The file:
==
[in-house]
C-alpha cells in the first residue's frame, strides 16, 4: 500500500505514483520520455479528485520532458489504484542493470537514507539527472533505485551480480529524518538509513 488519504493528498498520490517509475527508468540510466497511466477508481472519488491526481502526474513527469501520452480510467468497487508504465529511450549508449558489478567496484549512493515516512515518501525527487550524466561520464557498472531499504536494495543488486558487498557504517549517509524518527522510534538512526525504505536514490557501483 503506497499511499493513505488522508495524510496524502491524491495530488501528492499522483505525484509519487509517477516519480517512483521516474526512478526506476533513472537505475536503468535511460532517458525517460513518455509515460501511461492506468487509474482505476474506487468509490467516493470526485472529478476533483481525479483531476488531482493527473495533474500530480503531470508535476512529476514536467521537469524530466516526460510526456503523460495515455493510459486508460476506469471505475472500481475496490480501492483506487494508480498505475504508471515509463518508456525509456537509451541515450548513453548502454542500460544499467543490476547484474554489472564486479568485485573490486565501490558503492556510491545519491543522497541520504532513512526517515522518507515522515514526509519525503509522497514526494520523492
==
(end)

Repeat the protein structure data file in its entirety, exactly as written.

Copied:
[in-house]
C-alpha cells in the first residue's frame, strides 16, 4: 500500500505514483520520455479528485520532458489504484542493470537514507539527472533505485551480480529524518538509513 488519504493528498498520490517509475527508468540510466497511466477508481472519488491526481502526474513527469501520452480510467468497487508504465529511450549508449558489478567496484549512493515516512515518501525527487550524466561520464557498472531499504536494495543488486558487498557504517549517509524518527522510534538512526525504505536514490557501483 503506497499511499493513505488522508495524510496524502491524491495530488501528492499522483505525484509519487509517477516519480517512483521516474526512478526506476533513472537505475536503468535511460532517458525517460513518455509515460501511461492506468487509474482505476474506487468509490467516493470526485472529478476533483481525479483531476488531482493527473495533474500530480503531470508535476512529476514536467521537469524530466516526460510526456503523460495515455493510459486508460476506469471505475472500481475496490480501492483506487494508480498505475504508471515509463518508456525509456537509451541515450548513453548502454542500460544499467543490476547484474554489472564486479568485485573490486565501490558503492556510491545519491543522497541520504532513512526517515522518507515522515514526509519525503509522497514526494520523492